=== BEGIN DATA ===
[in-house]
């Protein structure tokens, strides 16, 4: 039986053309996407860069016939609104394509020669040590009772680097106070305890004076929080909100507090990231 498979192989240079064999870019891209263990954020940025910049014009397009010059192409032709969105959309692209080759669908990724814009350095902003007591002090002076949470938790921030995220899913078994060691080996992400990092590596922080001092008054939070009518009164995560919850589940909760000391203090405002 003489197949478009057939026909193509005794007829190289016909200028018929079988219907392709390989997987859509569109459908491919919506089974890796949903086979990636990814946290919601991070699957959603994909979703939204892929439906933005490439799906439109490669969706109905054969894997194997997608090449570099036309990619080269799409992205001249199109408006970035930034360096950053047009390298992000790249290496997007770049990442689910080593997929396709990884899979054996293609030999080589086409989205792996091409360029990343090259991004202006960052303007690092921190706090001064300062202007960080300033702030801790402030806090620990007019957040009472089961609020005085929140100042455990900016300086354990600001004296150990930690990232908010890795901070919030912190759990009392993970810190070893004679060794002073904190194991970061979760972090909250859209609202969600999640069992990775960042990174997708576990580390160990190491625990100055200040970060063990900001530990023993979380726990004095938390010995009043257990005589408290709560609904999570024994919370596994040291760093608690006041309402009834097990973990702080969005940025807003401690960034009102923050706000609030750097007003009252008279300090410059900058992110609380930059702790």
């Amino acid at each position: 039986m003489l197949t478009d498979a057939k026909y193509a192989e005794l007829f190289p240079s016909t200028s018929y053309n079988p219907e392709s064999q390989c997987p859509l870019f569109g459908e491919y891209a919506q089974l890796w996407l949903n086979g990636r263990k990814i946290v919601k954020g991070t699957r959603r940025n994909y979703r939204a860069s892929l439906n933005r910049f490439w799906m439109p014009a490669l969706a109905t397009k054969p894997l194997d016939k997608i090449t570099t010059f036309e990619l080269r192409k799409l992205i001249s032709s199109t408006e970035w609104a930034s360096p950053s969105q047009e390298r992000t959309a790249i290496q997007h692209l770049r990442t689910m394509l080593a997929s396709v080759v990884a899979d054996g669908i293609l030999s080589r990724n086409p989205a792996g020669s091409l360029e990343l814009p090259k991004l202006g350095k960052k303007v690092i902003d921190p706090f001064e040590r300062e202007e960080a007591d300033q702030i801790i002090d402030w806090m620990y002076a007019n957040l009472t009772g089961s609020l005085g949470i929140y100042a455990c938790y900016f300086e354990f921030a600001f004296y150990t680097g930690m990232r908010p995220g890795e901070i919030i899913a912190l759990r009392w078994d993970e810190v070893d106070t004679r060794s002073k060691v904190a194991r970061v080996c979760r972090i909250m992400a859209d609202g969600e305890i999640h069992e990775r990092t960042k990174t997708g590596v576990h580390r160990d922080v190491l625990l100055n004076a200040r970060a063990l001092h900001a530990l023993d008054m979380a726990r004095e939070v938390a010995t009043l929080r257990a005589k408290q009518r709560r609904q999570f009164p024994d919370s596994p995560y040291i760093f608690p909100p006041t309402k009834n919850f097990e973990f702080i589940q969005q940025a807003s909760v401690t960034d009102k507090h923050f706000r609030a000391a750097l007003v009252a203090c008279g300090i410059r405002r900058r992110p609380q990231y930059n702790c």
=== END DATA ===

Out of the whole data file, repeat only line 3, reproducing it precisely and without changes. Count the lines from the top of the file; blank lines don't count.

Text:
């Amino acid at each position: 039986m003489l197949t478009d498979a057939k026909y193509a192989e005794l007829f190289p240079s016909t200028s018929y053309n079988p219907e392709s064999q390989c997987p859509l870019f569109g459908e491919y891209a919506q089974l890796w996407l949903n086979g990636r263990k990814i946290v919601k954020g991070t699957r959603r940025n994909y979703r939204a860069s892929l439906n933005r910049f490439w799906m439109p014009a490669l969706a109905t397009k054969p894997l194997d016939k997608i090449t570099t010059f036309e990619l080269r192409k799409l992205i001249s032709s199109t408006e970035w609104a930034s360096p950053s969105q047009e390298r992000t959309a790249i290496q997007h692209l770049r990442t689910m394509l080593a997929s396709v080759v990884a899979d054996g669908i293609l030999s080589r990724n086409p989205a792996g020669s091409l360029e990343l814009p090259k991004l202006g350095k960052k303007v690092i902003d921190p706090f001064e040590r300062e202007e960080a007591d300033q702030i801790i002090d402030w806090m620990y002076a007019n957040l009472t009772g089961s609020l005085g949470i929140y100042a455990c938790y900016f300086e354990f921030a600001f004296y150990t680097g930690m990232r908010p995220g890795e901070i919030i899913a912190l759990r009392w078994d993970e810190v070893d106070t004679r060794s002073k060691v904190a194991r970061v080996c979760r972090i909250m992400a859209d609202g969600e305890i999640h069992e990775r990092t960042k990174t997708g590596v576990h580390r160990d922080v190491l625990l100055n004076a200040r970060a063990l001092h900001a530990l023993d008054m979380a726990r004095e939070v938390a010995t009043l929080r257990a005589k408290q009518r709560r609904q999570f009164p024994d919370s596994p995560y040291i760093f608690p909100p006041t309402k009834n919850f097990e973990f702080i589940q969005q940025a807003s909760v401690t960034d009102k507090h923050f706000r609030a000391a750097l007003v009252a203090c008279g300090i410059r405002r900058r992110p609380q990231y930059n702790c």